But there's also the problem of what's actually in the fracking fluid. EPA tests in Wyoming have found suspected fracking fluid chemicals in drinking water wells, and a study by the New York State Department of Environmental Conservation identified 260 chemicals used in the process—a review undertaken as the state decides whether to allow such drilling on lands comprising the watershed providing New York City with its drinking water. And Dow Chemical notes that it sells biocides—antimicrobial poisons—to be included in the mix. But companies zealously guard the secret of what exactly makes up their individual "special sauce." It is one of the ways the companies distinguish themselves.

Air pollution
In places where required by law, natural gas companies also distinguish themselves by how they filter out air pollutants. "There's [vapor recovery units] that they can put in place to cut out 95 percent of the emissions from a site," Tillman says. "In states where it's been mandated they do it, and they do it willingly—and they do presentations that show how they're going to comply and how their vapor recovery unit is better than the next guy's vapor recovery unit."

That obviously does not happen in DISH, and a big part of such negligence is a lack of appropriate oversight. For example, after it received complaints the TCEQ sent an SUV with a gas detection unit to drive around Dish for a couple of hours. Despite widespread complaints of odor, the commission found "no leaks that would be detectable to the human nose," Tillman says. "So obviously they're trying to deceive us, they're treating us like we're blooming idiots."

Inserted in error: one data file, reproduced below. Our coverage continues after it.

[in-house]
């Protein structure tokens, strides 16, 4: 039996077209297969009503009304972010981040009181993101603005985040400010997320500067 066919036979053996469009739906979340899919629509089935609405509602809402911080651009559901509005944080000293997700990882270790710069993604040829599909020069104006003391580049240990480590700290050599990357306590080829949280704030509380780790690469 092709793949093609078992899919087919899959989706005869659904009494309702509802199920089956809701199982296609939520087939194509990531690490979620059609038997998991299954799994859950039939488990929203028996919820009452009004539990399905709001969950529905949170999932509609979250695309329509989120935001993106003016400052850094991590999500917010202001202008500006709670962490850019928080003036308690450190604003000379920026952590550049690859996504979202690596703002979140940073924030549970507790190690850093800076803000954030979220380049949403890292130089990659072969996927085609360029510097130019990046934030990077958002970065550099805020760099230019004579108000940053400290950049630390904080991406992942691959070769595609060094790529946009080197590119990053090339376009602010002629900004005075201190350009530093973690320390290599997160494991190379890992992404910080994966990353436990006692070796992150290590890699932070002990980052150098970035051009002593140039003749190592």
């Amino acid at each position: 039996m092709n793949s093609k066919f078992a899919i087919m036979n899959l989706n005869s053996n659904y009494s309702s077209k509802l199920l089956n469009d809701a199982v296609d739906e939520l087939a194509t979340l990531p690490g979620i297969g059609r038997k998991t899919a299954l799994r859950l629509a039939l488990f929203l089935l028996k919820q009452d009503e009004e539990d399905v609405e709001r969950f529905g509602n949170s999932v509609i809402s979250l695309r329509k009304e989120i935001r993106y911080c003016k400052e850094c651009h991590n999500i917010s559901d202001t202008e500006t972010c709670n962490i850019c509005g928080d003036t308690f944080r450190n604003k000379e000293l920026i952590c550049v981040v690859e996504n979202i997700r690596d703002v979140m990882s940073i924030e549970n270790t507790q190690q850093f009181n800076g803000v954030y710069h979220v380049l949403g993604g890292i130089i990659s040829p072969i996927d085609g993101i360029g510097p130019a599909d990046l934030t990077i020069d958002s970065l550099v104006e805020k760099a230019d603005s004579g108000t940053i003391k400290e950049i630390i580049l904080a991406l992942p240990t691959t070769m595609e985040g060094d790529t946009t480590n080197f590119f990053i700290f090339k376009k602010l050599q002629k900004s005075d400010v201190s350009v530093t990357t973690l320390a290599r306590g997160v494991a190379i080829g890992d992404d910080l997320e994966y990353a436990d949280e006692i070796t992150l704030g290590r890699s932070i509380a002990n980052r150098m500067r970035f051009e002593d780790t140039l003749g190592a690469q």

As a result, DISH conducted its own air quality test—at a cost of 15 percent of the town's annual budget of $70,000—that revealed the toxic mix of air pollution. Subsequently, the town petitioned and won the right to install one of seven permanent air monitors in the entire state of Texas. "It's not just writing regulations," Tillman notes. "Somebody has to go out and make sure they're following regulations. And when they're not following regulations, the punishments need to be swift and harsh."